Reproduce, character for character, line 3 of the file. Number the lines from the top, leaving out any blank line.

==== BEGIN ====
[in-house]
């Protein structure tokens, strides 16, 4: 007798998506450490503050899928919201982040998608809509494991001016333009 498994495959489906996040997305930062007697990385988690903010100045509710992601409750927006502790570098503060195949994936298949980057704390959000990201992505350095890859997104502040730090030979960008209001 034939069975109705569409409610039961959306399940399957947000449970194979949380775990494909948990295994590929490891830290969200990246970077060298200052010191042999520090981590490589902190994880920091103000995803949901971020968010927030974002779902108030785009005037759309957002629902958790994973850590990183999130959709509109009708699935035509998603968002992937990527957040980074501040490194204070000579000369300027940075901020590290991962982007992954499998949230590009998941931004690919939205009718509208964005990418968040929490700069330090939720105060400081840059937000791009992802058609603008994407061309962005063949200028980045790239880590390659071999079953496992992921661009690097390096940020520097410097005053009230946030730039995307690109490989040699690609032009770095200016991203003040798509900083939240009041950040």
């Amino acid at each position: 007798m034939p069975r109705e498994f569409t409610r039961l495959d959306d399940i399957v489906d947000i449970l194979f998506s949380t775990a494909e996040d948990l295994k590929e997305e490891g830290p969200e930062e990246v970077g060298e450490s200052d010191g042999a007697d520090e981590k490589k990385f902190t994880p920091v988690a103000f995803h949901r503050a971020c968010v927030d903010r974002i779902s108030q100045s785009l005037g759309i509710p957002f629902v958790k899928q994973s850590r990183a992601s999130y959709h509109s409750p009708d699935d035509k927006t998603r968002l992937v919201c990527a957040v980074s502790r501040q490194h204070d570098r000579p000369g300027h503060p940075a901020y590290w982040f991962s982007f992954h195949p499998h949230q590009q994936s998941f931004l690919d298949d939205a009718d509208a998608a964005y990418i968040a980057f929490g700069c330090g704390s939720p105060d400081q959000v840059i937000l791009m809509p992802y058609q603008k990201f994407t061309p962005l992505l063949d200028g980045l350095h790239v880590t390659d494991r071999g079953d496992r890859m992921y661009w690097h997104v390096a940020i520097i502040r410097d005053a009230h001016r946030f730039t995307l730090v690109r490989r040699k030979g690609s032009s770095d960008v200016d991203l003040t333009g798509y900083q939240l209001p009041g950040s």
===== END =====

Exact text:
């Amino acid at each position: 007798m034939p069975r109705e498994f569409t409610r039961l495959d959306d399940i399957v489906d947000i449970l194979f998506s949380t775990a494909e996040d948990l295994k590929e997305e490891g830290p969200e930062e990246v970077g060298e450490s200052d010191g042999a007697d520090e981590k490589k990385f902190t994880p920091v988690a103000f995803h949901r503050a971020c968010v927030d903010r974002i779902s108030q100045s785009l005037g759309i509710p957002f629902v958790k899928q994973s850590r990183a992601s999130y959709h509109s409750p009708d699935d035509k927006t998603r968002l992937v919201c990527a957040v980074s502790r501040q490194h204070d570098r000579p000369g300027h503060p940075a901020y590290w982040f991962s982007f992954h195949p499998h949230q590009q994936s998941f931004l690919d298949d939205a009718d509208a998608a964005y990418i968040a980057f929490g700069c330090g704390s939720p105060d400081q959000v840059i937000l791009m809509p992802y058609q603008k990201f994407t061309p962005l992505l063949d200028g980045l350095h790239v880590t390659d494991r071999g079953d496992r890859m992921y661009w690097h997104v390096a940020i520097i502040r410097d005053a009230h001016r946030f730039t995307l730090v690109r490989r040699k030979g690609s032009s770095d960008v200016d991203l003040t333009g798509y900083q939240l209001p009041g950040s």